You’ve traveled across the U.S. and the United Kingdom on speaking tours. Who comes out for a lecture by Rob Bell?
A full spectrum—people who worship each week, Jewish rabbis and Buddhists, and people who say their friends will never set foot in church but who come because I happen to be speaking in their town.
You grew up in an evangelical church. What stands out for you in that experience?
When I was growing up, some people were taught that authority comes from how loud one yells the propositions. “Here are the nine things that are true,” for example—and they would say them over and over until people assented to them. Others were raised to believe that all that matters is believing in your heart that Jesus is the Savior, Messiah, Son of God.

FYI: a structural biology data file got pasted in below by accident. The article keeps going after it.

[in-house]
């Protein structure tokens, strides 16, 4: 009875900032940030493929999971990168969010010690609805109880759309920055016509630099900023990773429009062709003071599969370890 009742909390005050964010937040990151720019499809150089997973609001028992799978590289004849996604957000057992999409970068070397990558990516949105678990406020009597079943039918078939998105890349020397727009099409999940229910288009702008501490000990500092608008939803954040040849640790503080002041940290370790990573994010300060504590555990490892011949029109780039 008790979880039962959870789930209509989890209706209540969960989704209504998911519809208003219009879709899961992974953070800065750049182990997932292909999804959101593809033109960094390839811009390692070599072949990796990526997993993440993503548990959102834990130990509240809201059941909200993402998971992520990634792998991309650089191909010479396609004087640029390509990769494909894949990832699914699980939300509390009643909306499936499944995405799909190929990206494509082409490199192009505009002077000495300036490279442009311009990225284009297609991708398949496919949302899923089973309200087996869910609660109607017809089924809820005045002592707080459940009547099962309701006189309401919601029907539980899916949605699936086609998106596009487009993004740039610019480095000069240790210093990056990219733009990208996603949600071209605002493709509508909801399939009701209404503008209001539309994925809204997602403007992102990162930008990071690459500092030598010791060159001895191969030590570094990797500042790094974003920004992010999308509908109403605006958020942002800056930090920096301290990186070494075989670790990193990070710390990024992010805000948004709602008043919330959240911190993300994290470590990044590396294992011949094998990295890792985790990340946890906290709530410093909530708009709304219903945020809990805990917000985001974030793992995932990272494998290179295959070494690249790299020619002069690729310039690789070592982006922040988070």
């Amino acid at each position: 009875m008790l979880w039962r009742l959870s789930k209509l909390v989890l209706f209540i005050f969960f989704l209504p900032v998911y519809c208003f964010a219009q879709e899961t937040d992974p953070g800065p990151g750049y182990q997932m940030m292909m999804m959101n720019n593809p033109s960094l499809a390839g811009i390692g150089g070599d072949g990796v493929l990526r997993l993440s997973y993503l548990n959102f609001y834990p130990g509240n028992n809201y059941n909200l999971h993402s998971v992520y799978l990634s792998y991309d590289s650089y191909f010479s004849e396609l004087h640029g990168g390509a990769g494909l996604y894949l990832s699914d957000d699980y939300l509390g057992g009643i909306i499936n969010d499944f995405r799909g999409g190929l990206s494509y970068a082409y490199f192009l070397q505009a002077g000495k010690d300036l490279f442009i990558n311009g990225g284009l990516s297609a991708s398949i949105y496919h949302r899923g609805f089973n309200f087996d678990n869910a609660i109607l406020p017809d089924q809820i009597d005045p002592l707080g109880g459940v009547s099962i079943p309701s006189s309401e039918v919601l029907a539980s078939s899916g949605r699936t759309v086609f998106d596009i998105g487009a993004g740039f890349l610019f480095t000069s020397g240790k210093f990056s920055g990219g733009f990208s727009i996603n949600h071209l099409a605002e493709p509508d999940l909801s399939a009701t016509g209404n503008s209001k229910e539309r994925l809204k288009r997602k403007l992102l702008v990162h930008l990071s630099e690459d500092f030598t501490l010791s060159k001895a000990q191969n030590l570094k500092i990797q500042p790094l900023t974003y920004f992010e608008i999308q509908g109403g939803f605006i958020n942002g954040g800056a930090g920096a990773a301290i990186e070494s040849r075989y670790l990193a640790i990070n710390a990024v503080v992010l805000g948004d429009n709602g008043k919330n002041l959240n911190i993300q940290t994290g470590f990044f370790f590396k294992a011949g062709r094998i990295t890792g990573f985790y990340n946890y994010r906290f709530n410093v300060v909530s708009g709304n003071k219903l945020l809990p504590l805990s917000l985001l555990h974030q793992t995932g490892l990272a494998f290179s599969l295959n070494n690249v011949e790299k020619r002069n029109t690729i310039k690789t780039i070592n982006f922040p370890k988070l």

A. M. Stroud III, a former prosecutor in Louisiana, expresses regret for the role he played in sending Glenn Ford to death row in 1984. “I was 33 years old. I was arrogant, judgmental, narcissistic and very full of myself. I was not as interested in justice as I was in winning.” Stroud says he presented dubious evidence from a forensic pathologist, precluded black jurors from the trial (Ford, since exonerated, is black), and ignored the fact that the appointed defense attorney had never before tried a criminal or capital case. “I . . . hope that providence will have more mercy for me than I showed Glenn Ford,” Stroud said in a letter to the editor of the Times of Shreveport. “But, I’m also sobered by the realization that I certainly am not deserving of it” (ABA Journal, March 25).